Here’s my column from last week’s Leader. It forms part of the paper’s comprehensive pre-match coverage every Friday, featuring interviews, an in-depth look at the opposition and lots of statistical analysis. All content in the column (c) www.leaderlive.co.uk.
Our disciplinary record has undoubtedly been a problem this season, but against Halifax it came to a head.
Brett Ormerod’s sending off was the main – perhaps the only – talking point to come out of the game. When a manager comes out and criticises one of his players like Andy Morrell did after this match, you know they’ve stepped a long way out of line. Seven red cards in a season is a ridiculous tally, and Ormerod’s dismissal fell firmly in the “Let His Team Mates Down” column.
Ormerod often tends to get worked up into a righteous fury on the pitch. Usually he vents his spleen on the officials, and the rarity of his bookings – he got four last season and has just one this – suggests that he knows how to get crotchety without actually crossing the line. If that’s the case and he exerts pressure on the referee then maybe that’s part of being an old pro, but losing his temper and kicking an opponent as he lies at his feet, having already had a half-hearted go at him on the way down, is something else again.
Ormerod’s complaint that he’d been elbowed as he challenged for the ball seemed to owe its origins to the sense of injustice he’d built up over the previous ten seconds as he challenged for two earlier aerial balls. He convinced himself he’d been fouled each time and became increasingly furious as the referee ignored him. It felt like he’d worked himself into a state of high dudgeon and when the third challenge came he was waiting for an elbow before retaliating against a foul he’d convinced himself had happened.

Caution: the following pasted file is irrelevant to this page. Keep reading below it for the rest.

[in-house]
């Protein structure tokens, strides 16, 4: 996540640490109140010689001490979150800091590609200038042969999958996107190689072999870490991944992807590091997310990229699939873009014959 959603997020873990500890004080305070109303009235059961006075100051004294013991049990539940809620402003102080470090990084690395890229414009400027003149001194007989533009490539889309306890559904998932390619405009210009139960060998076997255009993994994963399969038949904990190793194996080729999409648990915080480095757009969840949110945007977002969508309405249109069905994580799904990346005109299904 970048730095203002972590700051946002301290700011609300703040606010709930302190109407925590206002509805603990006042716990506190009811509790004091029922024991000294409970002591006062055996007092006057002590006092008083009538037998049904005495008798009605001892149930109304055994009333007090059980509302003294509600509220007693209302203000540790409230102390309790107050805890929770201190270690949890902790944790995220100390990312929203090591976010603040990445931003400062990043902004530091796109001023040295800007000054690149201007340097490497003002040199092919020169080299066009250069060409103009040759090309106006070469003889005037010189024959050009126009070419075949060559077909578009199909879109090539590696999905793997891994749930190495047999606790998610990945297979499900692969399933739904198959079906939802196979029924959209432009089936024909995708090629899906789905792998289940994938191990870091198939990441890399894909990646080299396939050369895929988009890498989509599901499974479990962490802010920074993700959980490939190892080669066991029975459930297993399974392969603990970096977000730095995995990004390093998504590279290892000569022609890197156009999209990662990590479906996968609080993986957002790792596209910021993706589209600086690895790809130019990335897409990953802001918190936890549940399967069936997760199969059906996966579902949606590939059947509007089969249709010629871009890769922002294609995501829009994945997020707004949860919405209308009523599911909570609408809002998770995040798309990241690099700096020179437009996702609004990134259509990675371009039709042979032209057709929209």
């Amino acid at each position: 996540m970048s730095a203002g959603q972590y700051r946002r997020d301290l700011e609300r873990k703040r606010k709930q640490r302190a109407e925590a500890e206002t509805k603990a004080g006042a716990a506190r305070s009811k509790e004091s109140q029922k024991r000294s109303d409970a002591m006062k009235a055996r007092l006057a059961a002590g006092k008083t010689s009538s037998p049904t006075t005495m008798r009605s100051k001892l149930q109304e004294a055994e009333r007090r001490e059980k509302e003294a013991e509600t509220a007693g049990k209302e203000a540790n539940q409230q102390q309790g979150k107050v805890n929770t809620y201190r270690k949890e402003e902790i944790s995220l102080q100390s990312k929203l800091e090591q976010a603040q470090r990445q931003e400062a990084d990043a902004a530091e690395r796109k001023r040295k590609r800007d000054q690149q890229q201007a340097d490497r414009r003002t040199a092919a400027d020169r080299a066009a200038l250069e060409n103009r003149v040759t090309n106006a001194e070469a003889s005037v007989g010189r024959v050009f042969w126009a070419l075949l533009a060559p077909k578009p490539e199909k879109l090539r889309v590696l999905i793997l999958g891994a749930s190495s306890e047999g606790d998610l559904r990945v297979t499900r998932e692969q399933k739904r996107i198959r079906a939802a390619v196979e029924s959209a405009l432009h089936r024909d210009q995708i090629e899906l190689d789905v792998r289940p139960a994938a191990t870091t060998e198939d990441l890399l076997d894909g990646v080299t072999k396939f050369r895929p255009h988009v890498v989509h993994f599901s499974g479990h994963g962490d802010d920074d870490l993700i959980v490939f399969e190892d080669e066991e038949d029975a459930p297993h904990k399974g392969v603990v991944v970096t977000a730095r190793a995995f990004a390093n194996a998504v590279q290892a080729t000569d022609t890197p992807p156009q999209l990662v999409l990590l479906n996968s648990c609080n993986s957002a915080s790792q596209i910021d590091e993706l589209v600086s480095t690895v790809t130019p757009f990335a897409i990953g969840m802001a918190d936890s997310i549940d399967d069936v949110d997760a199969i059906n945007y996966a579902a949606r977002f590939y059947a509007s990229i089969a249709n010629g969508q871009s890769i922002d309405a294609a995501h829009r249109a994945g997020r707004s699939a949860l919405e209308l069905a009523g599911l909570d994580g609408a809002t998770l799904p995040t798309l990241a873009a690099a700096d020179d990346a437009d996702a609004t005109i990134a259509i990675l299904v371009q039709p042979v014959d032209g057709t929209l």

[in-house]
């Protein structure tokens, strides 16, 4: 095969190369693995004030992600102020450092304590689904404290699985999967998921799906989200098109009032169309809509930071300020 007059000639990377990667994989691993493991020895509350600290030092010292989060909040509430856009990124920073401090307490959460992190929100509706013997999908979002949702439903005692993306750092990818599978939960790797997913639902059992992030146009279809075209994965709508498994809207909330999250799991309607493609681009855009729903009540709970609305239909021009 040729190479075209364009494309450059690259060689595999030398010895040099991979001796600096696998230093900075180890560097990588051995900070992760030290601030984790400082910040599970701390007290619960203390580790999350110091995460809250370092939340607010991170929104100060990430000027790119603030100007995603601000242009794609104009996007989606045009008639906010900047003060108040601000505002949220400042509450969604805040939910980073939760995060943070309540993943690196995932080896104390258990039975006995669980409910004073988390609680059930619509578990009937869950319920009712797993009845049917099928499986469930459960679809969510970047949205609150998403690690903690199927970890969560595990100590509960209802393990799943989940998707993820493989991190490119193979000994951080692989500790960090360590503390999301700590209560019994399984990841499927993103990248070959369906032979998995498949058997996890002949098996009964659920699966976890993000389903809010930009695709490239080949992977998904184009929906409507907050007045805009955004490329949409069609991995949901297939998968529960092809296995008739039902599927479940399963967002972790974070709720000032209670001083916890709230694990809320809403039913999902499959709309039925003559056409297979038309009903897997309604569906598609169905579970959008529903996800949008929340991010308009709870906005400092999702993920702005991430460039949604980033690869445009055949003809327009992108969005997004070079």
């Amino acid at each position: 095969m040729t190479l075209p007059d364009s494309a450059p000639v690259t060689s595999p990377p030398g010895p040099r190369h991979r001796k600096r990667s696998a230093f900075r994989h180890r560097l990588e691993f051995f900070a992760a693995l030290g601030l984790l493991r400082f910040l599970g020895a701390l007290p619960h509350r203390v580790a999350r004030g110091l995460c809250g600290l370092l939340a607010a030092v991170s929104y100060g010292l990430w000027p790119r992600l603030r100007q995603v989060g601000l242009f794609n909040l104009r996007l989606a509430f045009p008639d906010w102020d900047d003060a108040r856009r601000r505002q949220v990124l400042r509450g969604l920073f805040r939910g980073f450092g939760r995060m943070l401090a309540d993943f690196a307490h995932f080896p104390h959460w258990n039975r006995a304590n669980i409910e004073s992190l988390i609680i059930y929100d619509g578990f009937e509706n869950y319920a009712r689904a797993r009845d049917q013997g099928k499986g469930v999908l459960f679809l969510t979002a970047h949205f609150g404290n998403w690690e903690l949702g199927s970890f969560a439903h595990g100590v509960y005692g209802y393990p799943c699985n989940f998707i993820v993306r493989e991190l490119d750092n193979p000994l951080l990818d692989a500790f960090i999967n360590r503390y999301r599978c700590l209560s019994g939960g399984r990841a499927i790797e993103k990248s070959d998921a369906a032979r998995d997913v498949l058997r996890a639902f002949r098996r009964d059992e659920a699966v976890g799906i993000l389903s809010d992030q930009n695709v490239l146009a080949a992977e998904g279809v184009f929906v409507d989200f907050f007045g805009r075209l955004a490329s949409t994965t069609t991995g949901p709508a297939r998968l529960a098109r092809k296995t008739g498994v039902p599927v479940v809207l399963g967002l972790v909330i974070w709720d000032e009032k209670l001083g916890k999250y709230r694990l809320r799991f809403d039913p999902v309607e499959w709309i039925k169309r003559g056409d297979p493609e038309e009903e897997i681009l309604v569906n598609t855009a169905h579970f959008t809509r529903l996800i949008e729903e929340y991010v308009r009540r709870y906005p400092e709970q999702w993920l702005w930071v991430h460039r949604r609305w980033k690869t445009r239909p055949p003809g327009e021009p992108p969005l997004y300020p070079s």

There have been dismissed Wrexham players this season for whom you have to feel sympathy. Steven Wright has contributed two to the total, but the first – ironically against Halifax – was a harsh call as he tried to challenge a player who was about to score. Any defender worth his salt is going to make a tackle in that situation. His second, at the hands of Barnet supremo Edgar Davids, seemed to be for the heinous crime of hurting a celebrity’s elbow with his face.
The other red cards have been less easy to justify. Jay Harris was always going to walk at Luton when he legged a man over on a yellow card and his dismissal against Hyde was similar to Ormerod’s. Johnny Hunt’s foul at Barnet was a horrible example of an occasion getting to a player, as, to a lesser extent, was Andy Bishop’s at Kidderminster.
In total, Wrexham players have missed eighteen games this season through suspension: Harris alone has missed six matches out of thirty two. That’s virtually every fifth match as a result of his disciplinary record! With a thinner squad than we’ve enjoyed in recent years, and carrying some players who are prone to injury, having such a poor record with the refs will be the straw which breaks the play-off camel’s back.